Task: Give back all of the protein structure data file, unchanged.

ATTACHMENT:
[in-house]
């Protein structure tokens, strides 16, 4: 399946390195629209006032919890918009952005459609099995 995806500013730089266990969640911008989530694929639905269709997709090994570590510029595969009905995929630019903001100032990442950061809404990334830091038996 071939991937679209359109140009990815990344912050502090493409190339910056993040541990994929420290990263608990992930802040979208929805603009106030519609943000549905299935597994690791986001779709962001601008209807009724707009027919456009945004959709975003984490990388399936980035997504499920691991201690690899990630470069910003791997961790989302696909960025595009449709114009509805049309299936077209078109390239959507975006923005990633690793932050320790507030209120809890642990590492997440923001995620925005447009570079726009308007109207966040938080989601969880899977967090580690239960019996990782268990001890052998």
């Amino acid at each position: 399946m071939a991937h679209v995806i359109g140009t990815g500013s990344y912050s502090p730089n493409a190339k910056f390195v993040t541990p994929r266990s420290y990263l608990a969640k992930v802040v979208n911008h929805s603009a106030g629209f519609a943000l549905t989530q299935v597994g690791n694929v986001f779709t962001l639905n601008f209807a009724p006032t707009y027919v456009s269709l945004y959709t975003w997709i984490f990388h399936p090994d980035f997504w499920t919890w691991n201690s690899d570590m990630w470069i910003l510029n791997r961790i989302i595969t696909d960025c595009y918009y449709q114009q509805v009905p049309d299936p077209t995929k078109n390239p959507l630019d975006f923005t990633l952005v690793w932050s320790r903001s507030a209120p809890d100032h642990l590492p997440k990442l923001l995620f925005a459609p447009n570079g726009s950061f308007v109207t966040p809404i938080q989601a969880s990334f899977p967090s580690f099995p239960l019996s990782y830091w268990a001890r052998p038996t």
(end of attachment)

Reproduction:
[in-house]
């Protein structure tokens, strides 16, 4: 399946390195629209006032919890918009952005459609099995 995806500013730089266990969640911008989530694929639905269709997709090994570590510029595969009905995929630019903001100032990442950061809404990334830091038996 071939991937679209359109140009990815990344912050502090493409190339910056993040541990994929420290990263608990992930802040979208929805603009106030519609943000549905299935597994690791986001779709962001601008209807009724707009027919456009945004959709975003984490990388399936980035997504499920691991201690690899990630470069910003791997961790989302696909960025595009449709114009509805049309299936077209078109390239959507975006923005990633690793932050320790507030209120809890642990590492997440923001995620925005447009570079726009308007109207966040938080989601969880899977967090580690239960019996990782268990001890052998």
């Amino acid at each position: 399946m071939a991937h679209v995806i359109g140009t990815g500013s990344y912050s502090p730089n493409a190339k910056f390195v993040t541990p994929r266990s420290y990263l608990a969640k992930v802040v979208n911008h929805s603009a106030g629209f519609a943000l549905t989530q299935v597994g690791n694929v986001f779709t962001l639905n601008f209807a009724p006032t707009y027919v456009s269709l945004y959709t975003w997709i984490f990388h399936p090994d980035f997504w499920t919890w691991n201690s690899d570590m990630w470069i910003l510029n791997r961790i989302i595969t696909d960025c595009y918009y449709q114009q509805v009905p049309d299936p077209t995929k078109n390239p959507l630019d975006f923005t990633l952005v690793w932050s320790r903001s507030a209120p809890d100032h642990l590492p997440k990442l923001l995620f925005a459609p447009n570079g726009s950061f308007v109207t966040p809404i938080q989601a969880s990334f899977p967090s580690f099995p239960l019996s990782y830091w268990a001890r052998p038996t």